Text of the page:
[0047]FIG. 2 illustrates the first example document 10 and a second example document 20 as well as plurality of other example documents 11 and 21 which may be associated with the first and second example documents 10 and 20 respectively. These plural example documents have at least one data element with the data element definition in the manner described above. For instance, one or more of the example documents 11, 20 and 21 may have various data elements such as all or only a few of those shown in FIG. 1 as well as other data elements which are not present in the first example document 10. As previously noted, the example documents 10, 11, 20 and 21 may be any type of documents including input documents or output documents. These documents are used in the manner described below to allow transformation of input data to output data.

[0048]FIG. 3 schematically illustrates how the first example document 10 and the second example document 20 are used to obtain a pattern set 30 in accordance with one embodiment of the present invention. In this regard, the data element definition including element name 14 and structure 16 of each data element in the first example document 10 is initially determined. Then, the data element definition including element name 14 and structure 16 of each data element 22 in the second example document 20 is also determined. As can be seen in FIG. 3, the second example document 20 contains data elements 22 that are associated with a stock transaction of a company called “Big Mutual Fund.” The data element definitions of the first example document 10 and the second example document 20 are then correlated to obtain the pattern set 30 that includes the data element definitions encompassing both example documents 10 and 20. Consequently, although only the first example document 10 includes the data element definition having the element named “market_cap”, this data element definition is included in the pattern set 30 as shown.

[0049] The correlation of the data element definitions of the first example document 10 and the second example document 20 means that if one document includes a data element definition not present in the other document and not already present in the pattern set, it is added to the pattern set 30 so that the pattern set 30 includes all the data element definitions provided by each of the example documents. This step of correlation is preferably attained by initially correlating the example documents correlating the data element definitions into sets of data element definitions having the same element name 12 and then adding to the pattern set 30 those data element definitions which are not present in the other document or the pattern set 30. In addition, with respect to data element definitions in which a name is provided with more than one structure, the generation of the structure for each set of data element definitions is based on general rules as follows:

[0050] 1. If all of the structures in the corresponding set of data element definitions are the same, a structure that is the same as the structures in a corresponding set of data element definitions is generated.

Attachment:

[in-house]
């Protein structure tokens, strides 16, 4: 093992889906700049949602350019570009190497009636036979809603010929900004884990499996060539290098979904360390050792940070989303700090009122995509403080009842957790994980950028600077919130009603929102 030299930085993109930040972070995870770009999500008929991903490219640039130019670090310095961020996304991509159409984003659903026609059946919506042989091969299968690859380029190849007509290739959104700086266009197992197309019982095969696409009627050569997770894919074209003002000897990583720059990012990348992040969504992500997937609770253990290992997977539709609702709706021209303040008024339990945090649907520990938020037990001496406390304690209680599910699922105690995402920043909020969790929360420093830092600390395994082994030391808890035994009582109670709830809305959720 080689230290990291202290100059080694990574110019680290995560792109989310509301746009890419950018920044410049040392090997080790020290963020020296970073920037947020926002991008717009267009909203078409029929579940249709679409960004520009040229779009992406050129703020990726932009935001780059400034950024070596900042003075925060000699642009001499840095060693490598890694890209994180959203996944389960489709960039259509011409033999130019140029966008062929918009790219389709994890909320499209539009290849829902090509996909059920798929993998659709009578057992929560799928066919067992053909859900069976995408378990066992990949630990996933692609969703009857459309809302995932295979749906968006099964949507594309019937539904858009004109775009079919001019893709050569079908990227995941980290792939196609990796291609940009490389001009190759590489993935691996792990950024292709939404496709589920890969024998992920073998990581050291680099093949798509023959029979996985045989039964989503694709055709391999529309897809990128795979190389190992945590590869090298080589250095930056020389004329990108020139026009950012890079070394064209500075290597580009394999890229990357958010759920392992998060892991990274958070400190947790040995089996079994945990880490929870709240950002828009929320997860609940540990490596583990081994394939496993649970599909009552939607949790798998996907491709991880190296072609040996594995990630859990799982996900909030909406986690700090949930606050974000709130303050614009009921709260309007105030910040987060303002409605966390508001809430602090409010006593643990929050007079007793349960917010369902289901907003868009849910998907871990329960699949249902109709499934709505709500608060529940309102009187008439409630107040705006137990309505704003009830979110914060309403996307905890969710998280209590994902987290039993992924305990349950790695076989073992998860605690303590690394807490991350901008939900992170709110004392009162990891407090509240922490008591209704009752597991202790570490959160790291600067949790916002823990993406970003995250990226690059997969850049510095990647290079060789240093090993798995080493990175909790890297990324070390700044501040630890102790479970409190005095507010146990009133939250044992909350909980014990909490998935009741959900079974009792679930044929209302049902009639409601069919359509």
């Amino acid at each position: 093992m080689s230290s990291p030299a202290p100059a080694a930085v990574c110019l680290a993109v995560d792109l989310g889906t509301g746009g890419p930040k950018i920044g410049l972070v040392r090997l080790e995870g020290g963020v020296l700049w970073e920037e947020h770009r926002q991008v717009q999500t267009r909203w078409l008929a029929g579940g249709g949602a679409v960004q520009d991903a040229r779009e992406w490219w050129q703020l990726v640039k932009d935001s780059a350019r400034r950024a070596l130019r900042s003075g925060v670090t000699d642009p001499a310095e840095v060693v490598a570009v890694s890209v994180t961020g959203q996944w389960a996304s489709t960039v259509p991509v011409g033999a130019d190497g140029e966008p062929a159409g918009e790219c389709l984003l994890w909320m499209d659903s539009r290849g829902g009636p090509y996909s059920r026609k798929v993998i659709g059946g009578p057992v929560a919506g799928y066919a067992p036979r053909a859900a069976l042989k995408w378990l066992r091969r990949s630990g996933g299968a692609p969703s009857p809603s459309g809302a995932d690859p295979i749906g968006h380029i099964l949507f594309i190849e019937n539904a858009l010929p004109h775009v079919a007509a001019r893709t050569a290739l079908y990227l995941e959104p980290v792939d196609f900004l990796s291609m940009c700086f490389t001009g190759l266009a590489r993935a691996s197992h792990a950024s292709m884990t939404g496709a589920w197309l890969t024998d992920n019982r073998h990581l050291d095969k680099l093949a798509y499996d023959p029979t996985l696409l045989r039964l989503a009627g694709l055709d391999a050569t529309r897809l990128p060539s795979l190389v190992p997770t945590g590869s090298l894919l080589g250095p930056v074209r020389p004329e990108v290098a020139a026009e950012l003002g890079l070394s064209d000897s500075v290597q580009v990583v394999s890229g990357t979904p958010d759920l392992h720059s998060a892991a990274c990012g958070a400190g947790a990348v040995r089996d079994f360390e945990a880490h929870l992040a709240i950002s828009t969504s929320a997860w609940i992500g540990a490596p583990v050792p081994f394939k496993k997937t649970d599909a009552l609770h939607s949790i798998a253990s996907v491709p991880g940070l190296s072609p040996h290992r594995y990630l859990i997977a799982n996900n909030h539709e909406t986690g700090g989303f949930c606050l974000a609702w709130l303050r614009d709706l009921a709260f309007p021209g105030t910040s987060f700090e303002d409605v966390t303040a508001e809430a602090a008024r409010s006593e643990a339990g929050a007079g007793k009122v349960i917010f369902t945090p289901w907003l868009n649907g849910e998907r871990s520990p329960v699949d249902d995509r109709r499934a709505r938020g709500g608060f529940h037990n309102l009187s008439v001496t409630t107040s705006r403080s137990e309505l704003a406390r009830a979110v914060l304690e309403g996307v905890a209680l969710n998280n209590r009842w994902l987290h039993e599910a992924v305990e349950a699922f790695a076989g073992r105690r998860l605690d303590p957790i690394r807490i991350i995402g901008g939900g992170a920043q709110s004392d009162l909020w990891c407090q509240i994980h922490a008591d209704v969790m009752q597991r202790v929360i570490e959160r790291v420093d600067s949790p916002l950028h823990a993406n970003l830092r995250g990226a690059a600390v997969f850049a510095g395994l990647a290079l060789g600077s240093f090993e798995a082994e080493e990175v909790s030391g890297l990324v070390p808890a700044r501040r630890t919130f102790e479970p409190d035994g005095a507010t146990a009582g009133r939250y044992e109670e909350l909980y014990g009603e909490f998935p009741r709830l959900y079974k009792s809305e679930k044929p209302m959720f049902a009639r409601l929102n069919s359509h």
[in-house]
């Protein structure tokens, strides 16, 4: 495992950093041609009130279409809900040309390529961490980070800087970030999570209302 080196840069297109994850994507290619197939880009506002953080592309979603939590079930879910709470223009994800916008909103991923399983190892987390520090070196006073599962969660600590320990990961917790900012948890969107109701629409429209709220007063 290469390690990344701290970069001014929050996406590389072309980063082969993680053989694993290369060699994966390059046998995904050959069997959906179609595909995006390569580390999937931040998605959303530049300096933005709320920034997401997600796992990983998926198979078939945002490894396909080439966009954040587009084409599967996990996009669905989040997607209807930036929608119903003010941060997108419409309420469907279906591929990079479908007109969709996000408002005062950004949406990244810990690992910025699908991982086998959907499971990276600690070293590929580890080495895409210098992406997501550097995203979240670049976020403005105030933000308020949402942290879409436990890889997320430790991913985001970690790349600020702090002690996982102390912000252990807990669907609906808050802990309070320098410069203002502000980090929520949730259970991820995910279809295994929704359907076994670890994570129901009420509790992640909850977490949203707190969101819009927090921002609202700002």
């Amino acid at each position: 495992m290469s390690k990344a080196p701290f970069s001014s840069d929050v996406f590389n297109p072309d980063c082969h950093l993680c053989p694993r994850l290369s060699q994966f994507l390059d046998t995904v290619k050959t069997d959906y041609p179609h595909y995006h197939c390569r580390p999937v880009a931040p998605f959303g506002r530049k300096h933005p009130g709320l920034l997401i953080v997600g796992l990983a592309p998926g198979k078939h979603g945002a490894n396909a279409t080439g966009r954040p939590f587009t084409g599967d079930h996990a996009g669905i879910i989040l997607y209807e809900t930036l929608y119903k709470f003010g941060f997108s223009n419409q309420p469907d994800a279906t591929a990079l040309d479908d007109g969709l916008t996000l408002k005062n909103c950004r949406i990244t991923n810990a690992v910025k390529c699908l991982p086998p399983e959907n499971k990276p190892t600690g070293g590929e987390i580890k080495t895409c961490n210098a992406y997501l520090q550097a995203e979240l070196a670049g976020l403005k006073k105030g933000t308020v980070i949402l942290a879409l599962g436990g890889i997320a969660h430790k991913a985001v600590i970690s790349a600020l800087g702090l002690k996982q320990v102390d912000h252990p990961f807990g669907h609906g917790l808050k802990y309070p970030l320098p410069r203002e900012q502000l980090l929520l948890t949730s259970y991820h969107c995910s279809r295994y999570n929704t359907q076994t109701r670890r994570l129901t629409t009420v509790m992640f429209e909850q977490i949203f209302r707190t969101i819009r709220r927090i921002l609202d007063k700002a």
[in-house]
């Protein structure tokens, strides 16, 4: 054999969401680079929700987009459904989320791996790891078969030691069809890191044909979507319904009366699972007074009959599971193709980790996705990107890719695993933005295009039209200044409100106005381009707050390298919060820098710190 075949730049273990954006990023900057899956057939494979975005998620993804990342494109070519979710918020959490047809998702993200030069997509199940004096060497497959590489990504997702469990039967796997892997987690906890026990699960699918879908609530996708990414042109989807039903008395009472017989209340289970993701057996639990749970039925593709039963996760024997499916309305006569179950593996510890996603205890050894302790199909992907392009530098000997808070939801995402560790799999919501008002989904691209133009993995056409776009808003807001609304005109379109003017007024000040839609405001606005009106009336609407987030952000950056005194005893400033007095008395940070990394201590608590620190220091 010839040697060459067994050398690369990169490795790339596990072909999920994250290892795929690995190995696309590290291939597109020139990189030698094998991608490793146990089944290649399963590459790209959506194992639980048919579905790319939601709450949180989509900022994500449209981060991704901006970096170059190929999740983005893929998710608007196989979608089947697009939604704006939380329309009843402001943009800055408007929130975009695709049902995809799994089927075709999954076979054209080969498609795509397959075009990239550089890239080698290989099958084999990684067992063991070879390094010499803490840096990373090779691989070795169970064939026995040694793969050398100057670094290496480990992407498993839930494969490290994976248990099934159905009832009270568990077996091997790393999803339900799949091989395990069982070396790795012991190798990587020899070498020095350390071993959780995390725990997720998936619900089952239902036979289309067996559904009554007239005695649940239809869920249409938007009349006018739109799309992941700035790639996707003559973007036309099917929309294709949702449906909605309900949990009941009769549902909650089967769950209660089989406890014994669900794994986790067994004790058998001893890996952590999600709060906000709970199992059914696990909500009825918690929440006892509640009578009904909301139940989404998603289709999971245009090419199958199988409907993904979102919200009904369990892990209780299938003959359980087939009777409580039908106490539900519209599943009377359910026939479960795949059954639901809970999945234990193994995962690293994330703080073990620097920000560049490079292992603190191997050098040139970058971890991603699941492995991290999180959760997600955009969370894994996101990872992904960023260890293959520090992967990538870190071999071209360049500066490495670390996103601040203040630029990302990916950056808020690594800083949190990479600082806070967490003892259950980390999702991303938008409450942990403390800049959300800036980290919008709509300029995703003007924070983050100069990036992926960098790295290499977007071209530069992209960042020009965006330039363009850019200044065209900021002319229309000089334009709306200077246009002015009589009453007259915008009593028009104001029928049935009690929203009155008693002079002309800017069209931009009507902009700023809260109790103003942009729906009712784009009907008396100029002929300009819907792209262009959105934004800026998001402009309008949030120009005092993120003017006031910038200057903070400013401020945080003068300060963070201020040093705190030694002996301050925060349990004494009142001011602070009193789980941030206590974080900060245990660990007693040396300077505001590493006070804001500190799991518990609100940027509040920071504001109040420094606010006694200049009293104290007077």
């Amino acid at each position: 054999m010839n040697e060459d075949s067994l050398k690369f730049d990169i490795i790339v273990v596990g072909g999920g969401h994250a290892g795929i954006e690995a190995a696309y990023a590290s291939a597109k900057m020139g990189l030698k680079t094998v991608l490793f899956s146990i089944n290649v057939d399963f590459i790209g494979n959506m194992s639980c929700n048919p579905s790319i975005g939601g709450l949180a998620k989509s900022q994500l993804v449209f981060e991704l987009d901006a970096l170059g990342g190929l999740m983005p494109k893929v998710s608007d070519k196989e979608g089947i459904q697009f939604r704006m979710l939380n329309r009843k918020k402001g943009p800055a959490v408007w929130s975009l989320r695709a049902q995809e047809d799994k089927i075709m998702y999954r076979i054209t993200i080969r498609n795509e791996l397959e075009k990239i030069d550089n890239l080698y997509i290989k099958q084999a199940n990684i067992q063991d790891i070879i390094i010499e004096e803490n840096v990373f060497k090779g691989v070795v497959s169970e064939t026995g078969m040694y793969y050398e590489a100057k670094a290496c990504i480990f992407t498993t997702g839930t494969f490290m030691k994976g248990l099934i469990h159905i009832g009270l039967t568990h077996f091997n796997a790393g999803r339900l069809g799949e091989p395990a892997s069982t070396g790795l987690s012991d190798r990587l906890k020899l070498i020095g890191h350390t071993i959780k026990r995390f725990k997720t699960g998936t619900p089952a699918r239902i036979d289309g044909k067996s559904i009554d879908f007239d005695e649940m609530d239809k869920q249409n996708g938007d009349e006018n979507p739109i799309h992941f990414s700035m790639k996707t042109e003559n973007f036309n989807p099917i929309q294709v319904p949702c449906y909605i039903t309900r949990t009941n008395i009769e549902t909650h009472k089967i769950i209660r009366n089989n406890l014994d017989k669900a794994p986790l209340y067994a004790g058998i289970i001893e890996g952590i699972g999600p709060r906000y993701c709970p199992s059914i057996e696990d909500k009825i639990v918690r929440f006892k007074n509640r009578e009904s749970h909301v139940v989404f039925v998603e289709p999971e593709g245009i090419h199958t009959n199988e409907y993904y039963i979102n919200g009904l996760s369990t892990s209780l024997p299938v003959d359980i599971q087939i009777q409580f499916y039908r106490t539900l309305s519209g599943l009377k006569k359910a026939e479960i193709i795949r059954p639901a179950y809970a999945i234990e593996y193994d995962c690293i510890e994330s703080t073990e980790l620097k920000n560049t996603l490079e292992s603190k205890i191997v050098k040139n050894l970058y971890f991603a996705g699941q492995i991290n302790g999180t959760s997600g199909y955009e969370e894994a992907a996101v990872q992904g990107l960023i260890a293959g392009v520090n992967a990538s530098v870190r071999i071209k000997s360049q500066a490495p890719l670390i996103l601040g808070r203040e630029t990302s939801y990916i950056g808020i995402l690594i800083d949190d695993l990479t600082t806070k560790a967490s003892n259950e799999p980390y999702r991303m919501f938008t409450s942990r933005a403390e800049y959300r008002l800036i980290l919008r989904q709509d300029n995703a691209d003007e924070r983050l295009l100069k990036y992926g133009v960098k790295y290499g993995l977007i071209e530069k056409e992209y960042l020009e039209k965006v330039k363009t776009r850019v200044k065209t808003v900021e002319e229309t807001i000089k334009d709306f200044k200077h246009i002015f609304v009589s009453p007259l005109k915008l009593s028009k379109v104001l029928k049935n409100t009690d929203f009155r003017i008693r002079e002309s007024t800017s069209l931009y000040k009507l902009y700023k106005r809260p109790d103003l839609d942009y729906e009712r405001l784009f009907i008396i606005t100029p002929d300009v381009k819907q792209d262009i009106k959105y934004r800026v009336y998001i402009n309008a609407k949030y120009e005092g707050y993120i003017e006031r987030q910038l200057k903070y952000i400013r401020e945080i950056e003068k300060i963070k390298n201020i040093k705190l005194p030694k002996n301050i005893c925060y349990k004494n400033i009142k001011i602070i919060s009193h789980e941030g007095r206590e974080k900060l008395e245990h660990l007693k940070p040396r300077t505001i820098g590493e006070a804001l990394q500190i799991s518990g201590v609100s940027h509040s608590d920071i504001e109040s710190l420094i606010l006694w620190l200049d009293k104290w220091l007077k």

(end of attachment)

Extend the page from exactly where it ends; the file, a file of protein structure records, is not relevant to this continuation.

[0051] 2. If not all of the structures in the corresponding set of data element definitions are the same, a structure that is a union of the structures (i.e. a structure that is generic) in a corresponding set of data element definitions is generated.

[0052] In the present example where additional example documents 11 and 12 are also provided as shown in FIG. 2, the above described determination and correlation of data element definitions is iteratively repeated for these example documents and the pattern set 30 is revised accordingly to thereby provide a pattern set 30 that includes the data element definitions encompassing the example documents 10, 11, 20 and 21.

[0053] In addition, another pattern set referred to herein as “sub-pattern set” may be utilized to further refine one or multiple data element definitions in the pattern set 30. The phrase “sub-pattern set” as used herein refers to a collection of data element definitions associated with one or more data element of a pattern set to allow for a hierarchical expansion of the pattern set. A sub-pattern set 34 is illustrated in FIG. 3, the sub-pattern set 34 being derived in a similar manner as the above described pattern set 30 but being derived from XML fragments 36 and 38. The fragments 36 and 38 may be complete example documents or portions of one or more example documents, for instance, the example documents 11 and/or 21 of FIG. 2. The data element definitions of the data elements 37 and 39 of the fragments 36 and 38 respectively, are determined and correlated to generate sub-pattern set 34. In the illustrated example, it can be seen that the sub-pattern 34 is associated with the data element definition of the element named “last_value” of the pattern set 30. In this regard, the sub-pattern 34 is used to refine the data element definition of the element named “last_value” of the pattern set 30 and may be nested therein to provided data element definitions of sub-elements named “date” and “amount”, the sub-elements named “date” having its own nested sub-elements named “day” and “time.” By providing such sub-elements, the data string of a data element and correspondingly, the pattern set 30, is expanded.